The young islander reached out silently with one strong arm and drew Dog into his shoulder, holding him tight and safe, warm in his embrace.

‘You are safe here,’ he repeated, soothing the confused tourist with the mellow tone of his voice, ‘you are safe.’

I opened my mouth to speak. Steven held one brown finger to his mouth.

‘Shhh…’ he said, ‘wait.’

He turned Dogster round so that he sat on the earth between his legs, wrapped both arms and strong bare legs around him and leant forward. His breath warmed my right ear as he whispered impossible secrets. There was a high pitched bat squeal, a soft crackle as if rocks were rolled over a coral beach, a deep, menacing rumble from the earth. Dog felt his eyes turning up and sweet blackness rolling in. This time, however, the weight of Steven’s body, the firmness of his grip settled me, removed the solitary terror of unseen travel, held me safe in big brown arms, clutched in the father’s grip of an uncertain son.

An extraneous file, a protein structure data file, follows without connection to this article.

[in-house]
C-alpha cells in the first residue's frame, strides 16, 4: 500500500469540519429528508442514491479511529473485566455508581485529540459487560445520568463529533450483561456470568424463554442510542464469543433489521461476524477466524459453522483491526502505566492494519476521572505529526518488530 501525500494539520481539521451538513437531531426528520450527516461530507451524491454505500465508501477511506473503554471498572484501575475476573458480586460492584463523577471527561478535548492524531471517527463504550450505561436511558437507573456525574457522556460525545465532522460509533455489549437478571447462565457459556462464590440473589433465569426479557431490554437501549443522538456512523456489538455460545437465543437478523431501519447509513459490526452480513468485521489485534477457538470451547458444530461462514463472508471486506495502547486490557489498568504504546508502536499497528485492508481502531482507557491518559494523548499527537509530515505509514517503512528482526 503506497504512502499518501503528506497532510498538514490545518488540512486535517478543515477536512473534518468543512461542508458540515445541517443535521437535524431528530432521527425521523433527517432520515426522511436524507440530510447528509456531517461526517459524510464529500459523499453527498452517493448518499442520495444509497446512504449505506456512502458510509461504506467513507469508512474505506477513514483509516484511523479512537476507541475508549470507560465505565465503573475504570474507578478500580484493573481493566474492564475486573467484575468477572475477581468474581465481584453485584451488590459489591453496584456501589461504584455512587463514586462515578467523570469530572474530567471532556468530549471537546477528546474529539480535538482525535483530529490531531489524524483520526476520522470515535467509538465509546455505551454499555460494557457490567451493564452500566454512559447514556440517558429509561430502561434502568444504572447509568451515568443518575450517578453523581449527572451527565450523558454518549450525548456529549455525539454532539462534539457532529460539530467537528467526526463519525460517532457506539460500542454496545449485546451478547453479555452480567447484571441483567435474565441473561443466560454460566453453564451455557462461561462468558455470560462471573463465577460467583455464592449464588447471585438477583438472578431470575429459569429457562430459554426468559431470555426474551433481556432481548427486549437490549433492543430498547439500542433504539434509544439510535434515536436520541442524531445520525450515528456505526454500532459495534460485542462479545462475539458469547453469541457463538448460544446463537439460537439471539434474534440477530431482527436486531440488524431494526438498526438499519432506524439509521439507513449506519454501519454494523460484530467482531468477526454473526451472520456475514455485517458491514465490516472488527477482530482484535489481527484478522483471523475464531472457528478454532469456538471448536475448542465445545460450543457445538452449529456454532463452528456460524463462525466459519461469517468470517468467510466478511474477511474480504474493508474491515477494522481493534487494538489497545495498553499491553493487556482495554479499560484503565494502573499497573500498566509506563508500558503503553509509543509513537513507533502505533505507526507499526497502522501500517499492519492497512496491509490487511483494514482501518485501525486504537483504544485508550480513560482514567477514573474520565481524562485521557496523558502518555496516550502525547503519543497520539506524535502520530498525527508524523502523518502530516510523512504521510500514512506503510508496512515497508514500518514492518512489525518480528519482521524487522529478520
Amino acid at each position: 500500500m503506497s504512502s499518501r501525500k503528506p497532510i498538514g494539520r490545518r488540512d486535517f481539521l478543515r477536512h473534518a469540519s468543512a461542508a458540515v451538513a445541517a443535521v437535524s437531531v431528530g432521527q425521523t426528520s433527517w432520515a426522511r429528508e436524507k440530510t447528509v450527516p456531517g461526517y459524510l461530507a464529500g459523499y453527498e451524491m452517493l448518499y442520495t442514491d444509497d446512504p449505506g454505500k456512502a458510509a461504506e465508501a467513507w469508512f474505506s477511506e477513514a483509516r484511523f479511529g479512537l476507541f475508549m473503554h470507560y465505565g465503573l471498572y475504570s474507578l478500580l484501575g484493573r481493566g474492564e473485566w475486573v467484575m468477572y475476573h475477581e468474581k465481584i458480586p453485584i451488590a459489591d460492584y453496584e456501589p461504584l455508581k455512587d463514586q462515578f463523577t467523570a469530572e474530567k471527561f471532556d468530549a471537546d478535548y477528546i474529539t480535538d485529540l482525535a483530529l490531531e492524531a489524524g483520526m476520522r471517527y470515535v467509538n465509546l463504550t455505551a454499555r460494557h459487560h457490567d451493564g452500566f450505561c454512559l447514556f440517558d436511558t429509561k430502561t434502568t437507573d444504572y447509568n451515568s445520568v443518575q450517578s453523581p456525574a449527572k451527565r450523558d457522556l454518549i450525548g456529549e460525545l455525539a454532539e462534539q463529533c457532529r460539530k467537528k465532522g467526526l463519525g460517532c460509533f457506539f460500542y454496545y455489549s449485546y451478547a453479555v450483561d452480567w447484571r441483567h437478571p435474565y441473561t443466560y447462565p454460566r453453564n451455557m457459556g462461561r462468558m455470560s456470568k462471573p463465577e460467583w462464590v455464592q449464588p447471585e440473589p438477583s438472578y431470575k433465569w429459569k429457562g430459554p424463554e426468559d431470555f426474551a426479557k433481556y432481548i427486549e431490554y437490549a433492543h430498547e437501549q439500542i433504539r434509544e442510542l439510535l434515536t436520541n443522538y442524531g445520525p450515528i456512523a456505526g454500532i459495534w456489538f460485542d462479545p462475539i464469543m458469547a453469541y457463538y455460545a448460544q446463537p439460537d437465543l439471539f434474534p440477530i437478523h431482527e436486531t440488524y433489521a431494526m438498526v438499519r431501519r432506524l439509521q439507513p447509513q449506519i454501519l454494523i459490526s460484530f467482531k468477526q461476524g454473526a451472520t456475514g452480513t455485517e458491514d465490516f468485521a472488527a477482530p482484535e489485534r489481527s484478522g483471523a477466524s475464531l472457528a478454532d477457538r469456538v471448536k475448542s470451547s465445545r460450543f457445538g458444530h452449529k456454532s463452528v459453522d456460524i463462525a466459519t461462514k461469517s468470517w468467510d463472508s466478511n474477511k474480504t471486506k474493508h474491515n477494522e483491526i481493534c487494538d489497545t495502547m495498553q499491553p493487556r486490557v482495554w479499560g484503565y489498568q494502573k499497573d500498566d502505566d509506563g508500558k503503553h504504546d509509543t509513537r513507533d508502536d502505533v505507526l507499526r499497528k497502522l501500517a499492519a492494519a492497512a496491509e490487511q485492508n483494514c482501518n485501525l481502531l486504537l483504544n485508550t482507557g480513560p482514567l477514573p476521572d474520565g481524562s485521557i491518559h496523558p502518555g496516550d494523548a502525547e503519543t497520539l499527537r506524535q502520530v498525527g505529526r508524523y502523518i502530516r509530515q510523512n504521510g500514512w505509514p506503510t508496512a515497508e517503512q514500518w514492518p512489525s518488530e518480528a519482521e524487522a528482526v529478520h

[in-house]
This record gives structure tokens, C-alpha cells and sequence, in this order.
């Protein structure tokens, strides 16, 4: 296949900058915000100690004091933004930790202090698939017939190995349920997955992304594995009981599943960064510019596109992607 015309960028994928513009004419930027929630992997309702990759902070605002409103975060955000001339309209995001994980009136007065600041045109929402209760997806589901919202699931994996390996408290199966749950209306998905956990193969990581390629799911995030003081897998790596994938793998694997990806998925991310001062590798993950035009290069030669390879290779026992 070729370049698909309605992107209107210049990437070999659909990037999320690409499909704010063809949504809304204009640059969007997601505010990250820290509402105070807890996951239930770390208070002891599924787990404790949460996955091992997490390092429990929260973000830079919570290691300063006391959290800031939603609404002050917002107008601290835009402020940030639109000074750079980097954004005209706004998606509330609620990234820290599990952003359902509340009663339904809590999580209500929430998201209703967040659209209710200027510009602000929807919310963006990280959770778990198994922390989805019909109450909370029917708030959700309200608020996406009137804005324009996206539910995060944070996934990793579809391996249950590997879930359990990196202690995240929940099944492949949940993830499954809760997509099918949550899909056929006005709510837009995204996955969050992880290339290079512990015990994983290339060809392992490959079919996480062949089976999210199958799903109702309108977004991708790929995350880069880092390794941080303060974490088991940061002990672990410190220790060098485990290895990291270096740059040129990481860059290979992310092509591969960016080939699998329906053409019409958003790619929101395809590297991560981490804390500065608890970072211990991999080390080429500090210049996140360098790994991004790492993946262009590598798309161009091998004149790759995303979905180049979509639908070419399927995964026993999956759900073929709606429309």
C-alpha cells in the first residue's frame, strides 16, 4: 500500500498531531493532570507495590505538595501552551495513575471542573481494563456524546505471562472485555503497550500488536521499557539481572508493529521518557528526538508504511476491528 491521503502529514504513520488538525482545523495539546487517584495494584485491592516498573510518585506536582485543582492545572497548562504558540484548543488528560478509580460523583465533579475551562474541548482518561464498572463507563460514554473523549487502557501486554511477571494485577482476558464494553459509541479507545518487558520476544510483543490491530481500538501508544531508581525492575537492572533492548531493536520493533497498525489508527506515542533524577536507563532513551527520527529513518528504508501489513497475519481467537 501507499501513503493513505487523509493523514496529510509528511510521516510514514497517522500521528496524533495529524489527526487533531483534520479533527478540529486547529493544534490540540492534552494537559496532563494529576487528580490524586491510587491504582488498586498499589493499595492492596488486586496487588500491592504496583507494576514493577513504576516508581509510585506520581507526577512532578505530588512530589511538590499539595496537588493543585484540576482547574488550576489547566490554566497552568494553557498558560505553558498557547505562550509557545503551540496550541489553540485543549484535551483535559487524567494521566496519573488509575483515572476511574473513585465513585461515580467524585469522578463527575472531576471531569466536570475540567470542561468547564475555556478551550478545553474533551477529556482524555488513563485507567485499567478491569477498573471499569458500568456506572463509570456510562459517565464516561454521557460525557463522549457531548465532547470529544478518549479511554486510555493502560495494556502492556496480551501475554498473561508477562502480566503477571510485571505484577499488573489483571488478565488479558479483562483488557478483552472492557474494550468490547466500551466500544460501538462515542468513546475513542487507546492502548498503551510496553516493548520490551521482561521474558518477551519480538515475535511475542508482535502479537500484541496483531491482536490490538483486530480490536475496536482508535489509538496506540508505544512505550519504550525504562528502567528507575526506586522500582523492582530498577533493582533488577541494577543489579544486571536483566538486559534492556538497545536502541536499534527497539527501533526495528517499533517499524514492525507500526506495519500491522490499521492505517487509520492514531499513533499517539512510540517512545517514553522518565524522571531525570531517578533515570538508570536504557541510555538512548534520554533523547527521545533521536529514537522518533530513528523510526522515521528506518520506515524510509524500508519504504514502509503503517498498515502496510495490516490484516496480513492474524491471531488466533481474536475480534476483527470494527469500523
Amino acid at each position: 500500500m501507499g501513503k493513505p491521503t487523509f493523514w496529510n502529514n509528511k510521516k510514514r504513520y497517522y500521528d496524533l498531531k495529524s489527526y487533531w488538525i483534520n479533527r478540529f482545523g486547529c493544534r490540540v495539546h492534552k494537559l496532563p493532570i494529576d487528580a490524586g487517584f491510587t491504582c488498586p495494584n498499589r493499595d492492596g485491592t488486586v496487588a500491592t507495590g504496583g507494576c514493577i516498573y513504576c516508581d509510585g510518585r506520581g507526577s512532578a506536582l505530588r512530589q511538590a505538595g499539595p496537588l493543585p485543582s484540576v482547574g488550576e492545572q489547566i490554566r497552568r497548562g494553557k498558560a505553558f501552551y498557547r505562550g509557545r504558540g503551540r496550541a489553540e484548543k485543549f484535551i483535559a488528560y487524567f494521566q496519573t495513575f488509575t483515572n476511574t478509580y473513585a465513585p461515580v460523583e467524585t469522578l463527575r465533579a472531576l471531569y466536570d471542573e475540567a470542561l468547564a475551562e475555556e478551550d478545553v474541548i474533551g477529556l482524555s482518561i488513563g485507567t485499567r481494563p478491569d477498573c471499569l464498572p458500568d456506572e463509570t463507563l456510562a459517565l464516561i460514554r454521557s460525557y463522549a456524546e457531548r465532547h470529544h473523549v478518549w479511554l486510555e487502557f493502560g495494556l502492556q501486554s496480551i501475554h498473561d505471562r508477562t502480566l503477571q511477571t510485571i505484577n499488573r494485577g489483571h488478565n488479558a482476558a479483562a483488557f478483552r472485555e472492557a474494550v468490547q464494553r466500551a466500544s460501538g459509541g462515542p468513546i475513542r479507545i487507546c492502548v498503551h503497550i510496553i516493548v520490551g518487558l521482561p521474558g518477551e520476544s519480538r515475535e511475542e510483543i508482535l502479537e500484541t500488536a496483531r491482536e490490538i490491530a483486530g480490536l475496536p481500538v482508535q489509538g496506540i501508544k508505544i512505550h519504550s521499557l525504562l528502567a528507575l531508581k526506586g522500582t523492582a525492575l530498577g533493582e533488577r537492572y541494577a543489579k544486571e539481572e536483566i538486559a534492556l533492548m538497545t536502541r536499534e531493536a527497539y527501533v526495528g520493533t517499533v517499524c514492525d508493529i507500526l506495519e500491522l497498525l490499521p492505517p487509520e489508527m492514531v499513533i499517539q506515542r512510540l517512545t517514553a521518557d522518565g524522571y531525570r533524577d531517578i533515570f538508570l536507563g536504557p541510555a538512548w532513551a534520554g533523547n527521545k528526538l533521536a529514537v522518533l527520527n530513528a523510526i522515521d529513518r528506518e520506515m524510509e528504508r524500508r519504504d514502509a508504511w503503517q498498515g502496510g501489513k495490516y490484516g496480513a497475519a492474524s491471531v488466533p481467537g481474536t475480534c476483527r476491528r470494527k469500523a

Dog was lifted again, moved through dark places, propelled into the thick black soup of nothing. He knew this place. He’d spent his life here.

He knew all the corridors of abandonment, held maps of the forbidden floors, could reach out blind and find the secret doorway by touch. Dog lived here by habit, avoiding closeness, routine, friends – always leaving, always just arrived. He felt overwhelmed at the purity of it, naked in the blank face of it. He was being shown more than bush magic on an island – Dogster was being shown the internal landscape he inhabited without the multiple diversions he relied on. It was a still, sad space; an empty black stage echoing the ghosts of long dead players, always pregnant with impending meaning, always full of imminent activity. The hollowness of it stayed with him long after the vision was gone.